Drug Overdoses Now Leading Cause of Unintentional Deaths
National Safety Council President Janet Froetscher and William J. Bennett, a well-regarded political pundit and radio host, held a media briefing shortly after the NSC Congress & Expo’s Opening Session on Sept. 22 to discuss the rising issue of drug overdoses in the United States workforce. According to the latest NSC data for 2006, death rates for unintentional poisoning have more than tripled during the past 20 years and now exceed drunk driving as the leading single cause of unintentional deaths.
The greatest increase was seen among men and women of working age (20-64). The leading cause of this increase has been attributed to abuse of prescription painkillers--primarily opioid analgesics such as oxycodone, methadone, hydrocodone, and more. Between 1993-2003, the overall increase for this age group was 107 percent. From 1992-2005, the most rapid growth of unintentional poisoning deaths was seen in the 45-64 year old age group, followed by the 25-44 year old age group, and the 15-24 year old age group. Among those 18 years old or older who used painkillers for non-medical purposes: 60 percent obtained the painkillers from a friend or relative for free, twenty percent obtained them from a doctor, nine percent bought them from a friend or relative, and 11 percent obtained them from another source.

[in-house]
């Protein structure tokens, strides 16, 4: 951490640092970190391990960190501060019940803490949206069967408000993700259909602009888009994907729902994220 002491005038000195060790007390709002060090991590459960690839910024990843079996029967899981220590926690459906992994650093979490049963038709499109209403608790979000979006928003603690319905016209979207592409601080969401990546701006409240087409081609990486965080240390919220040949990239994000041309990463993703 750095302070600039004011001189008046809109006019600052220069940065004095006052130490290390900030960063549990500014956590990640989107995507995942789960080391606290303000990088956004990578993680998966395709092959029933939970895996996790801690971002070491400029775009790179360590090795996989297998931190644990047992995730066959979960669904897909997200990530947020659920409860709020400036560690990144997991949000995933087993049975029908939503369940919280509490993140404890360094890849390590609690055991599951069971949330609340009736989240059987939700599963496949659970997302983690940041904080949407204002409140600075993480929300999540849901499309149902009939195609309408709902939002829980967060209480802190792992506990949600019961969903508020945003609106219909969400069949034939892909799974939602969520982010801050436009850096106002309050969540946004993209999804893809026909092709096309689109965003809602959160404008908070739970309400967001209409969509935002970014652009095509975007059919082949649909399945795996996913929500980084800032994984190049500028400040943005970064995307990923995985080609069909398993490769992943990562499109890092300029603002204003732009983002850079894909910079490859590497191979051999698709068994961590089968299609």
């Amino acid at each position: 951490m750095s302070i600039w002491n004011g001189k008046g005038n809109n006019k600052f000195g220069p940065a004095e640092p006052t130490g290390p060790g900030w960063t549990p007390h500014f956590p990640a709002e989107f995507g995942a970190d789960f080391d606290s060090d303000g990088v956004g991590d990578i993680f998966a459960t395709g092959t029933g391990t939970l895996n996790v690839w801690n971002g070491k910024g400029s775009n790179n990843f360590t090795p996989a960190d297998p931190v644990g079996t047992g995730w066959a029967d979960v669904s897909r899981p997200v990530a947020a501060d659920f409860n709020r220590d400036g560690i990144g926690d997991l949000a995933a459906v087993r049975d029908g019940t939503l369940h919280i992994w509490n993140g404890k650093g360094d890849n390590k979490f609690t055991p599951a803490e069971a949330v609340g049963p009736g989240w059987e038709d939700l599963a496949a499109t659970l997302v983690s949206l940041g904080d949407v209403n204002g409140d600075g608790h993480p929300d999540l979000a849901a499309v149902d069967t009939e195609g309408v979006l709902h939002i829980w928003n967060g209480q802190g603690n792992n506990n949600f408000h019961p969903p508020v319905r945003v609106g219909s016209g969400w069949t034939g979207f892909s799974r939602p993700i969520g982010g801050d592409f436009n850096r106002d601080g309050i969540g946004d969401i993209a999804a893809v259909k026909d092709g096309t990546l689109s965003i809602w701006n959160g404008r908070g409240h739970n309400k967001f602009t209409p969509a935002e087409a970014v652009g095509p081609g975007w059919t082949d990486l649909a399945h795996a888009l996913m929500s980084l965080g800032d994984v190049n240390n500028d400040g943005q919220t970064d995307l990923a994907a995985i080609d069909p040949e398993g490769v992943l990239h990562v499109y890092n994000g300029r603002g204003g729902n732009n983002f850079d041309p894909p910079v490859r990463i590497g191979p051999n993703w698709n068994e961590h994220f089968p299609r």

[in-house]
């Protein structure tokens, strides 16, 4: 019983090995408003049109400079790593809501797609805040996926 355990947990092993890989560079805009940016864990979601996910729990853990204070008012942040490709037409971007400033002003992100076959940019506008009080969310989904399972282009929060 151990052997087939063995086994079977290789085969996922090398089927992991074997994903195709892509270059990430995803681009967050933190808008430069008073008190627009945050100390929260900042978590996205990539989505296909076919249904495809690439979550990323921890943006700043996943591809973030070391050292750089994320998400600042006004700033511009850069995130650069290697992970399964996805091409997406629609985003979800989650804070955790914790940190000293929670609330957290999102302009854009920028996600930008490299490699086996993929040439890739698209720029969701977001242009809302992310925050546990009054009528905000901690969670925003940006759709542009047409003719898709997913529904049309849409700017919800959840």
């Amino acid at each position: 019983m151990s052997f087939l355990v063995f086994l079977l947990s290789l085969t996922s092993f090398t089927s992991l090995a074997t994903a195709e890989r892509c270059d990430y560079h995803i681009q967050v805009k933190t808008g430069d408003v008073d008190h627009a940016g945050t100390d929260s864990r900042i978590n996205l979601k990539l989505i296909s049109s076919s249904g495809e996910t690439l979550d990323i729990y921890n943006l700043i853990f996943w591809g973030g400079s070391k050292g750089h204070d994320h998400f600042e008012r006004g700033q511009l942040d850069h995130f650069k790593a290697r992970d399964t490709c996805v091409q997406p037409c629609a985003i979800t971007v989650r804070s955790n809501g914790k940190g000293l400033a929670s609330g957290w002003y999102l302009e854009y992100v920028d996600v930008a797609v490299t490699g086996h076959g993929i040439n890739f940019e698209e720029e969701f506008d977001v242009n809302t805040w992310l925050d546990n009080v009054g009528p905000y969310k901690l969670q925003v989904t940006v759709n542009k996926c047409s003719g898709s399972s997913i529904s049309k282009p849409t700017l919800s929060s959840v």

NSC's data indicate there is a statistically significant, state-level correlation between high overall-drug-overdose fatality rates and high, overall consumption of opioid analgesics, with greatest correlations for oxycodone and methadone.